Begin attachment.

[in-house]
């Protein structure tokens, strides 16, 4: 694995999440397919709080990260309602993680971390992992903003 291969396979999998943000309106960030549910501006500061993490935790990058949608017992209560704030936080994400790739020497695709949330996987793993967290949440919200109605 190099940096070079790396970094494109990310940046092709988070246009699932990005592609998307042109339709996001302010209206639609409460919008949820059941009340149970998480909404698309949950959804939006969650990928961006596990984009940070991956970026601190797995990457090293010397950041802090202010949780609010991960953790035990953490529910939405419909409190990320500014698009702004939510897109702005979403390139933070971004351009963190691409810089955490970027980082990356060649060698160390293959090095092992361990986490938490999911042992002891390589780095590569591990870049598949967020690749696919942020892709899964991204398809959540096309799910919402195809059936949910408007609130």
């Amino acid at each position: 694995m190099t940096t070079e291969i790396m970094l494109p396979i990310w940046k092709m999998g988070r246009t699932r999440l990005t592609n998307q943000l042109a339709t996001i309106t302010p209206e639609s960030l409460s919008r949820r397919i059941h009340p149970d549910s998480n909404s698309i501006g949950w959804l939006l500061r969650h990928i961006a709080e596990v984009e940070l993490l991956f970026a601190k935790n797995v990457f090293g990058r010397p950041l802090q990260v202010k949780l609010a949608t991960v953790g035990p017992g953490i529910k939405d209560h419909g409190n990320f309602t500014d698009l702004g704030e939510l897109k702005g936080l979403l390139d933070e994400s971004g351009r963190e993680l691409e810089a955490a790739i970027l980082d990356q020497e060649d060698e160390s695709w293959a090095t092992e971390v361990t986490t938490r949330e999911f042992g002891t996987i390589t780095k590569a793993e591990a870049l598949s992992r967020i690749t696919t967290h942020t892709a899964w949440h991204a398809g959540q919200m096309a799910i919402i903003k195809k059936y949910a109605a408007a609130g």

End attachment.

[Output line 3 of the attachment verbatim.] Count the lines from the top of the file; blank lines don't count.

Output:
């Amino acid at each position: 694995m190099t940096t070079e291969i790396m970094l494109p396979i990310w940046k092709m999998g988070r246009t699932r999440l990005t592609n998307q943000l042109a339709t996001i309106t302010p209206e639609s960030l409460s919008r949820r397919i059941h009340p149970d549910s998480n909404s698309i501006g949950w959804l939006l500061r969650h990928i961006a709080e596990v984009e940070l993490l991956f970026a601190k935790n797995v990457f090293g990058r010397p950041l802090q990260v202010k949780l609010a949608t991960v953790g035990p017992g953490i529910k939405d209560h419909g409190n990320f309602t500014d698009l702004g704030e939510l897109k702005g936080l979403l390139d933070e994400s971004g351009r963190e993680l691409e810089a955490a790739i970027l980082d990356q020497e060649d060698e160390s695709w293959a090095t092992e971390v361990t986490t938490r949330e999911f042992g002891t996987i390589t780095k590569a793993e591990a870049l598949s992992r967020i690749t696919t967290h942020t892709a899964w949440h991204a398809g959540q919200m096309a799910i919402i903003k195809k059936y949910a109605a408007a609130g």